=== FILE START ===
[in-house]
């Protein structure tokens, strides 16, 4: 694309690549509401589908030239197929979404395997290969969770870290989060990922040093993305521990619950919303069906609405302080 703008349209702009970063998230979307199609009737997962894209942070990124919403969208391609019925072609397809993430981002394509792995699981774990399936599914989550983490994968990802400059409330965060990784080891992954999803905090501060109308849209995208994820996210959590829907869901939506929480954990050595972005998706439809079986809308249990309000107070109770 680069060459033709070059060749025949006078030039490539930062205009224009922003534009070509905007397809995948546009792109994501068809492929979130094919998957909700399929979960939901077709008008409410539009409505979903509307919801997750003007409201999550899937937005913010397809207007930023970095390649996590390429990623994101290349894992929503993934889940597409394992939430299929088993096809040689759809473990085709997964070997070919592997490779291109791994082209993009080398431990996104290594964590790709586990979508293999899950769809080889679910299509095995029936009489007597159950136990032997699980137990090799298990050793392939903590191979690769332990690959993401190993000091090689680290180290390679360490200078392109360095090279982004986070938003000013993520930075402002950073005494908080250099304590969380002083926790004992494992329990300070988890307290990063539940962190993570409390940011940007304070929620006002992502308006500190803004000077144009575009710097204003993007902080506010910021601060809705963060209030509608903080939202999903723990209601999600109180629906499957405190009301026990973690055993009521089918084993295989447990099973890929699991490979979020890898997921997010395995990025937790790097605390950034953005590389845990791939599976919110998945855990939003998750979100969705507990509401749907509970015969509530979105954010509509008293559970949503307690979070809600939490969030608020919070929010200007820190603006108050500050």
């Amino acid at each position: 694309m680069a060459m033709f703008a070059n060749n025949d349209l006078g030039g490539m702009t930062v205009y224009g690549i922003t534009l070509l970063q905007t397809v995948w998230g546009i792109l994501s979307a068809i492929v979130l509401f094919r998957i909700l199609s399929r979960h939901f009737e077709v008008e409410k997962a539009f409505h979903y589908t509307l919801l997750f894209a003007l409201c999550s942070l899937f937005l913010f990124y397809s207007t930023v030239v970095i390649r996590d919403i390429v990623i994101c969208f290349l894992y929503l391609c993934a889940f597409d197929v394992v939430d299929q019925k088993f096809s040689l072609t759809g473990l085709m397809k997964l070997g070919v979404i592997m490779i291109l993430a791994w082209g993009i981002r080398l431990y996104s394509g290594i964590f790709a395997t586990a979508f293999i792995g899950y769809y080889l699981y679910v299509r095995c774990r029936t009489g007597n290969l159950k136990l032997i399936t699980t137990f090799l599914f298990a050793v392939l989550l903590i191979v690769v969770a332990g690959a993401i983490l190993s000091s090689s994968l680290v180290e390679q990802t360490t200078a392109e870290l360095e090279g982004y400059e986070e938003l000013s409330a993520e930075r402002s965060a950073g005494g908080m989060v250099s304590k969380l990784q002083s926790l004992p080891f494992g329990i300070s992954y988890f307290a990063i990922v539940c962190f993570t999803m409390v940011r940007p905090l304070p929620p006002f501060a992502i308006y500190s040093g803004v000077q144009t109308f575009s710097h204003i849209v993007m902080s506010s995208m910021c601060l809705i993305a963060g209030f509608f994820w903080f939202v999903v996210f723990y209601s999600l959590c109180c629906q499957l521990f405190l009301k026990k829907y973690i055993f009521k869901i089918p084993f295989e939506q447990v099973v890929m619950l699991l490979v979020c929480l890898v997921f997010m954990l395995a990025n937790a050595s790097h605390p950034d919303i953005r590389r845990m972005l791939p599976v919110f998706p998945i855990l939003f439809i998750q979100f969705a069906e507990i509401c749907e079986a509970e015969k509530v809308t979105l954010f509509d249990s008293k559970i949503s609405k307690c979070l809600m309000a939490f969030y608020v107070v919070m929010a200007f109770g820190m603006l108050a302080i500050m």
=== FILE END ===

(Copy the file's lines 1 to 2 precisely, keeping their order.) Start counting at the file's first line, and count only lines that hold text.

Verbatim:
[in-house]
């Protein structure tokens, strides 16, 4: 694309690549509401589908030239197929979404395997290969969770870290989060990922040093993305521990619950919303069906609405302080 703008349209702009970063998230979307199609009737997962894209942070990124919403969208391609019925072609397809993430981002394509792995699981774990399936599914989550983490994968990802400059409330965060990784080891992954999803905090501060109308849209995208994820996210959590829907869901939506929480954990050595972005998706439809079986809308249990309000107070109770 680069060459033709070059060749025949006078030039490539930062205009224009922003534009070509905007397809995948546009792109994501068809492929979130094919998957909700399929979960939901077709008008409410539009409505979903509307919801997750003007409201999550899937937005913010397809207007930023970095390649996590390429990623994101290349894992929503993934889940597409394992939430299929088993096809040689759809473990085709997964070997070919592997490779291109791994082209993009080398431990996104290594964590790709586990979508293999899950769809080889679910299509095995029936009489007597159950136990032997699980137990090799298990050793392939903590191979690769332990690959993401190993000091090689680290180290390679360490200078392109360095090279982004986070938003000013993520930075402002950073005494908080250099304590969380002083926790004992494992329990300070988890307290990063539940962190993570409390940011940007304070929620006002992502308006500190803004000077144009575009710097204003993007902080506010910021601060809705963060209030509608903080939202999903723990209601999600109180629906499957405190009301026990973690055993009521089918084993295989447990099973890929699991490979979020890898997921997010395995990025937790790097605390950034953005590389845990791939599976919110998945855990939003998750979100969705507990509401749907509970015969509530979105954010509509008293559970949503307690979070809600939490969030608020919070929010200007820190603006108050500050």